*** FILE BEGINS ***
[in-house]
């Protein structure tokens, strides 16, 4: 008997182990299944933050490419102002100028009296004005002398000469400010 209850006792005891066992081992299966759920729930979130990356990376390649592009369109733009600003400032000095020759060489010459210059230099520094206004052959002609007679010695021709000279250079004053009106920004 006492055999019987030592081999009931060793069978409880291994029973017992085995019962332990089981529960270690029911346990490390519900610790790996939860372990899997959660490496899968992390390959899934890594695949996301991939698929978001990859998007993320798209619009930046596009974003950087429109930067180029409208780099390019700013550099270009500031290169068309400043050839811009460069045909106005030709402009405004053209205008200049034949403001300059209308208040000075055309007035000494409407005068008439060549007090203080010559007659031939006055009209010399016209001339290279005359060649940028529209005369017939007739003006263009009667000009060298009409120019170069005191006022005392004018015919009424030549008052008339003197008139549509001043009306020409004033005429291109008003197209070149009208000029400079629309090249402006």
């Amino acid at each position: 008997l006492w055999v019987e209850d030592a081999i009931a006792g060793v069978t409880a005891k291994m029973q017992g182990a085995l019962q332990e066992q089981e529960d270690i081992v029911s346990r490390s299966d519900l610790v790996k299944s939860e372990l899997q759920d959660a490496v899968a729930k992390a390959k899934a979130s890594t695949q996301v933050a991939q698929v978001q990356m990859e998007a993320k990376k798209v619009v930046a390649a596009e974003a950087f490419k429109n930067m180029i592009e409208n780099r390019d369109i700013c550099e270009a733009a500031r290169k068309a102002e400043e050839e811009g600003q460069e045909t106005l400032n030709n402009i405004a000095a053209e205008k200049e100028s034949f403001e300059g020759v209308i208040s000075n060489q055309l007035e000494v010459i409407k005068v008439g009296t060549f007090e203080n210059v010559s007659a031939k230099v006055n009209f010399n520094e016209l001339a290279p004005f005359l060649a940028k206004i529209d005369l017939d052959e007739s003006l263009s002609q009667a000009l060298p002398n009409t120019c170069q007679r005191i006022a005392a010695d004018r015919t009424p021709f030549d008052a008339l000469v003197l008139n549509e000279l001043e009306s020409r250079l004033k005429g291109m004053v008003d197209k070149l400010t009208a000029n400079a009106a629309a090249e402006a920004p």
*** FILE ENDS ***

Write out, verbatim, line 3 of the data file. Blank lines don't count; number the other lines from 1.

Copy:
């Amino acid at each position: 008997l006492w055999v019987e209850d030592a081999i009931a006792g060793v069978t409880a005891k291994m029973q017992g182990a085995l019962q332990e066992q089981e529960d270690i081992v029911s346990r490390s299966d519900l610790v790996k299944s939860e372990l899997q759920d959660a490496v899968a729930k992390a390959k899934a979130s890594t695949q996301v933050a991939q698929v978001q990356m990859e998007a993320k990376k798209v619009v930046a390649a596009e974003a950087f490419k429109n930067m180029i592009e409208n780099r390019d369109i700013c550099e270009a733009a500031r290169k068309a102002e400043e050839e811009g600003q460069e045909t106005l400032n030709n402009i405004a000095a053209e205008k200049e100028s034949f403001e300059g020759v209308i208040s000075n060489q055309l007035e000494v010459i409407k005068v008439g009296t060549f007090e203080n210059v010559s007659a031939k230099v006055n009209f010399n520094e016209l001339a290279p004005f005359l060649a940028k206004i529209d005369l017939d052959e007739s003006l263009s002609q009667a000009l060298p002398n009409t120019c170069q007679r005191i006022a005392a010695d004018r015919t009424p021709f030549d008052a008339l000469v003197l008139n549509e000279l001043e009306s020409r250079l004033k005429g291109m004053v008003d197209k070149l400010t009208a000029n400079a009106a629309a090249e402006a920004p």